Analysis, thoughts on Google Introducing the Knowledge Graph: things, not strings (Updated)

Yesterday Google (NASDAQ: GOOG)  announced on its Blog, a new relational search feature to be gradually rolled out over the coming days. Whilst formally not new, it was considered novel enough to make it official, in likely full awareness of the ensuing media fuzz.

2500 Mentions after a 16h window (Data provided by Topsy Inc)

This announcement involved several significant points and discoveries for me:

  1. Google overtly cleans-up its code, often including state of the art technologies present in the Web. From that perspective the lack of a keyword tag <meta keywords="..." />  is virtually a statement in itself to SEO's, SEO related businesses and website administrators: Meta-keywords are obsolete! 
    Meta-tag keywords have the tremendous drawback that they rely on the truthfulness of the content-provider, rather than relying on information which is generated by own algorithms on the nature of the content.In other words, why involve the third party stating the truth if you can just mine the truth, at the expense of some CPU cycles. Trying to beat the system thus at least involves algorithms thus some effort, as opposed to none
  2. When looking at Google blog's content traffic, the use of image sprites to avoid HTTP roundtips are an ubiquitous asset in Google's web repertoire for 3+ years. Interestingly some of the sites JavaScripts also passed along base64 encoded images. Moreover, Chrome can directly read such base64-strings with a recognized MIME-type attribute from the url-address bar, and a drag and drop operation will bring these back into binary form eating up space on your hard-drive (or... cloud-drive?) You can try to copy and paste the content below into your address bar. It will show an animated loader-gif image. Update: Works in Opera >10.5, Firefox as well (not all MIME-types).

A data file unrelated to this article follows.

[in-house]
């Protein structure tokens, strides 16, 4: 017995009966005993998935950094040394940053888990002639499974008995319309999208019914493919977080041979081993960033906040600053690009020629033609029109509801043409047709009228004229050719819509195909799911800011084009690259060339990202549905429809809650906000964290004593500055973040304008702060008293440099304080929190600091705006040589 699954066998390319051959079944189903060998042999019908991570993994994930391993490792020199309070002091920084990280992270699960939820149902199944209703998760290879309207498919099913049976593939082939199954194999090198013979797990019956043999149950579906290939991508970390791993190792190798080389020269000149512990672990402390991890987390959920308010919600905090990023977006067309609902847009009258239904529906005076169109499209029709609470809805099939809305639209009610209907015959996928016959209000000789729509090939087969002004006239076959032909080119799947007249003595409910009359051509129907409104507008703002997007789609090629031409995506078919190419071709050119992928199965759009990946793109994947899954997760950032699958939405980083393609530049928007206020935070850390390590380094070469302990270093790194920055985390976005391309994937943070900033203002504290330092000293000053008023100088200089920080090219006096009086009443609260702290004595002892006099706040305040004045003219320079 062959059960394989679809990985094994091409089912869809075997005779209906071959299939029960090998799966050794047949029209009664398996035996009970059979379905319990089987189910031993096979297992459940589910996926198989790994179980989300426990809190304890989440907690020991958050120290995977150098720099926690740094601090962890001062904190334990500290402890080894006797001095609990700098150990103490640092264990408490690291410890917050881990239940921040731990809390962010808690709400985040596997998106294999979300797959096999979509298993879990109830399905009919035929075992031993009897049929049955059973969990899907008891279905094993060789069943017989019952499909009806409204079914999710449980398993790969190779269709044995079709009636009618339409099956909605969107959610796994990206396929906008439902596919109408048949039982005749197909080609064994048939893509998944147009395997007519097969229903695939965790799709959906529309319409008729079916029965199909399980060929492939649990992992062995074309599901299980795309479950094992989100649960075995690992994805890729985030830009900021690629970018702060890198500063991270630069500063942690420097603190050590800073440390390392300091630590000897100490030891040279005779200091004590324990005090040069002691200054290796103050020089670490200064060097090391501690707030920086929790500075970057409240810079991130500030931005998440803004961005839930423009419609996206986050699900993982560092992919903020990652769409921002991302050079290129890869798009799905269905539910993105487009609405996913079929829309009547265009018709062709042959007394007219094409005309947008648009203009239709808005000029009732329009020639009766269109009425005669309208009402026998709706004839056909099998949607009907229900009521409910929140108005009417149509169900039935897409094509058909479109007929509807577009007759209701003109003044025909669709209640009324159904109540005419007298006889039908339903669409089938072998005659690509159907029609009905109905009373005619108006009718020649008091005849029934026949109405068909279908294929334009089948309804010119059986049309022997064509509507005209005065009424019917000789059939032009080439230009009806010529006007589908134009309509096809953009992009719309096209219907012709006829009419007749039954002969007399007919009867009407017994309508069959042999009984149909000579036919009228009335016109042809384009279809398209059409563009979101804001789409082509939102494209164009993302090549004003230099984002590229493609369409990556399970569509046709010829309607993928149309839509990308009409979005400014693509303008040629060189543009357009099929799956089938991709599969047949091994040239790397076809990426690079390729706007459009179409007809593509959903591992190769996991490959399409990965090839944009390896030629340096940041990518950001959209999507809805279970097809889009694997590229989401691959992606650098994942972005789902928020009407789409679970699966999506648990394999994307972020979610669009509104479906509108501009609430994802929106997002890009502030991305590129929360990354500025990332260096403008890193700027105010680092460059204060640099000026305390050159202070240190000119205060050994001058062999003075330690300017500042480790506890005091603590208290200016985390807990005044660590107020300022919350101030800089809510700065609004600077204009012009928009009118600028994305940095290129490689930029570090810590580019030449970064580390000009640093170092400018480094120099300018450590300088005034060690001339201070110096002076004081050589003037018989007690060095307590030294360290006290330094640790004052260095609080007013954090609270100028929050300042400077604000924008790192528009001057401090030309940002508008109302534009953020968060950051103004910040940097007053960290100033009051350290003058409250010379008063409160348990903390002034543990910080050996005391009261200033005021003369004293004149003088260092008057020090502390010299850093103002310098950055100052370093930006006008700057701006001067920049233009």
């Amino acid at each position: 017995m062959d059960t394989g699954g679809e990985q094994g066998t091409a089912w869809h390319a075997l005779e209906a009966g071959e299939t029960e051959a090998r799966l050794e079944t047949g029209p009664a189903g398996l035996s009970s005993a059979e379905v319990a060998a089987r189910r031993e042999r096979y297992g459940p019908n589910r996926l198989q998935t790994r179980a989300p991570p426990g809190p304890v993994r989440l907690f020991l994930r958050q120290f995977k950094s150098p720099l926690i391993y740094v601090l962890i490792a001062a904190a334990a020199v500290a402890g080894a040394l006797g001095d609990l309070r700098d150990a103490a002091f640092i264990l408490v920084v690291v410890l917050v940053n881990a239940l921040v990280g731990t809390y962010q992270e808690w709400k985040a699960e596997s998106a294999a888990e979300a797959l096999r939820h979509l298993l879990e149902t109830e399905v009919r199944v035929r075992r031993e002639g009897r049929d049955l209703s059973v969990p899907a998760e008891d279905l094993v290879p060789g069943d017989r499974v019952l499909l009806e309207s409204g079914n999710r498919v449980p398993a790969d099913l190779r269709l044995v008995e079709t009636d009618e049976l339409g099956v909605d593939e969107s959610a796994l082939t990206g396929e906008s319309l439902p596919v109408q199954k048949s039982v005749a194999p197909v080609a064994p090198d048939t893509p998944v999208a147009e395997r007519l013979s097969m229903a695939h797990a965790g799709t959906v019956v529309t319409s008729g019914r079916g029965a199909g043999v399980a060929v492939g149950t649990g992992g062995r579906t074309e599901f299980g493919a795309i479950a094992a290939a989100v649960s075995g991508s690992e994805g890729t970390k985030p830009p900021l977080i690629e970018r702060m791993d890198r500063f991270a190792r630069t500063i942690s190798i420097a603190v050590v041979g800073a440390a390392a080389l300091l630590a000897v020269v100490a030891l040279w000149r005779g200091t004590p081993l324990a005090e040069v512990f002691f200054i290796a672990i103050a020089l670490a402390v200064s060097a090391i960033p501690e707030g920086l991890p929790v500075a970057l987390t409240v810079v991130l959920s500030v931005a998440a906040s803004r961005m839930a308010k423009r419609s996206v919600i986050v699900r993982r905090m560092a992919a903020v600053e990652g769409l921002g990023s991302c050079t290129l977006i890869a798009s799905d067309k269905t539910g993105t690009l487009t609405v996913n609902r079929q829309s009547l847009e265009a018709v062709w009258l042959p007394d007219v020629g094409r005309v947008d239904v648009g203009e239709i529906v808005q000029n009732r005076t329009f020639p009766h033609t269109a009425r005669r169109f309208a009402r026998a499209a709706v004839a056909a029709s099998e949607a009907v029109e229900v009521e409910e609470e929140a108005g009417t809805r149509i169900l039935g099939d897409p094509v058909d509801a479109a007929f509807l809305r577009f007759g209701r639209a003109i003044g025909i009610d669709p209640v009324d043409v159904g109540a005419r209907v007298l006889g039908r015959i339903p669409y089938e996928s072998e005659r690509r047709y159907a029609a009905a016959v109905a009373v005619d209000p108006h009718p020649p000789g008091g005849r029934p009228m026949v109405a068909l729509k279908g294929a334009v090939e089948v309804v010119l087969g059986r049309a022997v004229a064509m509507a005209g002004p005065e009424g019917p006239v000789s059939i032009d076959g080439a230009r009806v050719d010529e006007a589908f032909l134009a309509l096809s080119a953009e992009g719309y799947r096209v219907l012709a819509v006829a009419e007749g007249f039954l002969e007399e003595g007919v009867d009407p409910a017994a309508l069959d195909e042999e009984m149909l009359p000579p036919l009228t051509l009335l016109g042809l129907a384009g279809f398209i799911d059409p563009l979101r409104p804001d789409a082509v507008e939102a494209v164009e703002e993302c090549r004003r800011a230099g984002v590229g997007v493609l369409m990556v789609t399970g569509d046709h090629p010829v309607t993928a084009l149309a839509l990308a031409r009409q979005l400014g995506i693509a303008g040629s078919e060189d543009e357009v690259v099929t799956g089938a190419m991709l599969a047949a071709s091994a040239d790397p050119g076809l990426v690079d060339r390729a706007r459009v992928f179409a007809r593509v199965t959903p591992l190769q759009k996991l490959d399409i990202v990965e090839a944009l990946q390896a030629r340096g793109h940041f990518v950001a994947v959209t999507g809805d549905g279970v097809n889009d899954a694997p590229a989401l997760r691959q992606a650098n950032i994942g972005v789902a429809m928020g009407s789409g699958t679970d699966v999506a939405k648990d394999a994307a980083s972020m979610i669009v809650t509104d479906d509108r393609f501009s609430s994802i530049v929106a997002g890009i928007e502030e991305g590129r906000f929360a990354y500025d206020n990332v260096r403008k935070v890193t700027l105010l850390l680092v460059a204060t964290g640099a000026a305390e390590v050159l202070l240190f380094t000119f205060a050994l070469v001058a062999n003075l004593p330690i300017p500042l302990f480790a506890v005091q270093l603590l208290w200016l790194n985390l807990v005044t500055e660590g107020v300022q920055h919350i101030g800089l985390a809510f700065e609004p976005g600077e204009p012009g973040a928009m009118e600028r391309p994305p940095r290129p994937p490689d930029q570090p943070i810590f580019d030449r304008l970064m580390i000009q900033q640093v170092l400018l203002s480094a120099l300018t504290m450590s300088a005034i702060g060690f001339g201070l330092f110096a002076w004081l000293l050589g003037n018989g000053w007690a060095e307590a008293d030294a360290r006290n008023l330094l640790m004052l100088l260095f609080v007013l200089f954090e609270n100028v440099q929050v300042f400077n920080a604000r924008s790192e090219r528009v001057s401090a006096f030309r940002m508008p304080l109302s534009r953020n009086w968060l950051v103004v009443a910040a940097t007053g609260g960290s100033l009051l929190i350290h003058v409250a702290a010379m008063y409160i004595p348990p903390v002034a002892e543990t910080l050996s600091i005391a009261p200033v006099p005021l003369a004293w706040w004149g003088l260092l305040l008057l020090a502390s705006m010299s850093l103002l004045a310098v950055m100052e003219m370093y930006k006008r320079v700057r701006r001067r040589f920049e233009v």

3. The cat is out of the bag: Google is indeed heavily invested in Graph databases  and Process graphs (Pregel: a system for large-scale graph processing, Greg Malewicz, Google, Inc.; Matthew Austern, Google, Inc.; Aart Bik, Google, Inc.; James Dehnert, Google, Inc.; Ilan Horn, Google, Inc.; Naty Leiser, Google, Inc.; Grzegorz Czajkowski, Google, Inc., SIGMOD 2010, Published by ACM 2010). Owing to their algorithmic nature graph databases are well amenable to parallelilzation particularly the Map-Reduce computing paradigm (Parallel Data Processing with MapReduce: A Survey - SIGMOD 2011 by KH Lee - PDF). 
  4. Finally, it is becoming clear that Google cannot afford to make any major product without offerings towards the/'its' mobile market. With Android now having a significant lead over iOS, that strategy is a no-brainer. Now I am gradually realizing it as well, manifested in recent dabblings in Phonegap
    Update: The mobile connection of the knowledge-graph has been more or less affirmed through this official blog post.
    Indeed targeting the mobile market is most sensible, due to the inherent limitations of the input device imposed by mobile form-factors. 'Power-googlers' (i.e. users that spawn a new tab every minute and enter a new search every ten seconds) are likely to remain unimpressed by the new additions. 
  5. (Google is increasingly no longer content with half of the search-site remaining blank? I thought that 'is Google'. Is the increasing screen-real estate at fault or is the lack of competitors leading to general discontent ;) ?)